Lyon: Day 6
“O tumble-rush of days we cannot catch.” – from Solitaire by Deborah Landau
Those were the words that rang in my head as we boarded the train to Lyon. After a morning of bag-packing (what a funny twist it is on backpacking) and saying goodbye, we found ourselves on our way to the gastronomic capital of France. As always, the days had sped by so quickly and it was time to move on.
As I gazed upon the Lac du Bourget en route to Lyon, I realized we didn’t actually know anything about the city. My normal stressed-out self would have freaked out — you only have a day and a half and you know nothing?! — but my post-Annecy brain brushed the thought aside. If there’s one thing I’ve learnt so far on this trip, it’s this: the surefire way to be amazed by a city is to have little to no expectation for it. That way, you’re always bound to be in for a surprise, and surprises are what you remember. (Mont Blanc was the perfect example; I was initially a skeptic, but by the time I was actually looking upon the mountain I was utterly overwhelmed.)
In the end, we decided to settle for a slow day — it was a ‘rest day’ of sorts after the jam-packed hours in Annecy. After arriving at the train station, we navigated the metro system to our Airbnb, which was located in a quiet residential neighbourhood not too far from the city centre. I was a little disheartened that the neighbour who showed us to the door did not understand a good 80% of my French, but hey — at least I tried.
Of course, the first thing we had to do was see whether or not Lyonnaise food was worth the hype. For a while we walked the streets, searching for a good restaurant, and eventually settled on a restaurant whose name, I presume, was inspired by that of the French writer Émile Zola. Having read Thérèse Raquin for class what feels like a century ago, it was definitely amusing to be eating on a road bearing the author’s name. The food certainly did not disappoint: Joseph went so far as to claim it was ‘the best meal’ he had had ‘in months’. Even though the restaurant was about to close for the afternoon, the staff were kind enough to let us in — and offer us an English interpreter at that. We settled on the 19€ set meal and were spoilt with two vegetable-heavy starters (oh dear greens, oh dear fibre, how I have missed you) and thick cuts of fish for our main. The fish was divine, but what was even more amazing was the broccoli on the side… I know, I know, I’m a strange one. Desserts were crème brûlée (for Joseph) and a tarte au citron (for me), both of which turned out, as expected, to be great. The lemon tart had the zestiest lemon filling I’ve ever had, and at one point I swear my eyes were about to water.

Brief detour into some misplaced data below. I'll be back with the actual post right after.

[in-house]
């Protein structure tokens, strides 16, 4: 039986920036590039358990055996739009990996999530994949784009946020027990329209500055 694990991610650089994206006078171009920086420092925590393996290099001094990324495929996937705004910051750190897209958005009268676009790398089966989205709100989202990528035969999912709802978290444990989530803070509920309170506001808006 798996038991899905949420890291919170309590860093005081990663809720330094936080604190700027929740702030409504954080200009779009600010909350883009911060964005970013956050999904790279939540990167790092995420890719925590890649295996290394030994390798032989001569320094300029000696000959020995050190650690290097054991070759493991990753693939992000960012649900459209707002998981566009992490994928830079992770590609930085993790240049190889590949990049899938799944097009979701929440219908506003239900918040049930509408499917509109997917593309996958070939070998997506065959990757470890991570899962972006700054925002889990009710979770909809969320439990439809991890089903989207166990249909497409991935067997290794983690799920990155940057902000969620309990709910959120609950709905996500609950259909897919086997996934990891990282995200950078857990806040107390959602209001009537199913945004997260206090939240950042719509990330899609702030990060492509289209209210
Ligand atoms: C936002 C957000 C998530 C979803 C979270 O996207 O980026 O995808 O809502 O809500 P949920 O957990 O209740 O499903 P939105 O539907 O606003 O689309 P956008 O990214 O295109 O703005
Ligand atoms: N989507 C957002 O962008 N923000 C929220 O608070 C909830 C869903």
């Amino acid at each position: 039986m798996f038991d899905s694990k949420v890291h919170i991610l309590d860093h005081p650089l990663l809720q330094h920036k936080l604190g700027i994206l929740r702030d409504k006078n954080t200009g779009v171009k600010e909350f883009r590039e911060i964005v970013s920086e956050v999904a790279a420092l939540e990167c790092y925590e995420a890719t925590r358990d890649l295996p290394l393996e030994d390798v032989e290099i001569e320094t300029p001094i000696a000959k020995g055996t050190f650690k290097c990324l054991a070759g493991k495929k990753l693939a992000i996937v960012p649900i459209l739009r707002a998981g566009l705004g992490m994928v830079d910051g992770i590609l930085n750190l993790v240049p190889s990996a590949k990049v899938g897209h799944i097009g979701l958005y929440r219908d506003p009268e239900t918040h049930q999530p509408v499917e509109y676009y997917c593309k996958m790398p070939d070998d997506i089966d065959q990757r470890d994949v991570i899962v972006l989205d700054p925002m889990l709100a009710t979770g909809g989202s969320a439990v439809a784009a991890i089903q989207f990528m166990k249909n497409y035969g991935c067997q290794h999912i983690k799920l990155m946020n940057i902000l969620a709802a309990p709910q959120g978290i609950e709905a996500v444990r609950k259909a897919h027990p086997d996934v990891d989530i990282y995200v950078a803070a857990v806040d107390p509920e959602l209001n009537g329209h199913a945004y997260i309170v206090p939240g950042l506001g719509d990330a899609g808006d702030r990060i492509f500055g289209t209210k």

Feeling full and content, we walked back to our home where we rested for a while before heading back out. Like we did in Paris, we found a bike rental station (yay!) and biked our way to the nearby Parc de la Tête d’Or, where we saw flamingoes (!), giraffes (!!) and, before being totally overwhelmed by the abundance of random things within the park, settled down on a large lawn and spent a good hour reading (for Joseph) and writing letters (for me).
We could’ve stayed there for longer, had it not begun to rain. As soon as the clouds began to linger overhead, we headed back the way we came, bought groceries along the way, went home and cooked our dinner. Being the amazing chefs we were, Joseph successfully cooked his pasta using the microwave and I once again rejected the flame and simply gave in to putting stuff together. Clearly, we are becoming more competent by the day.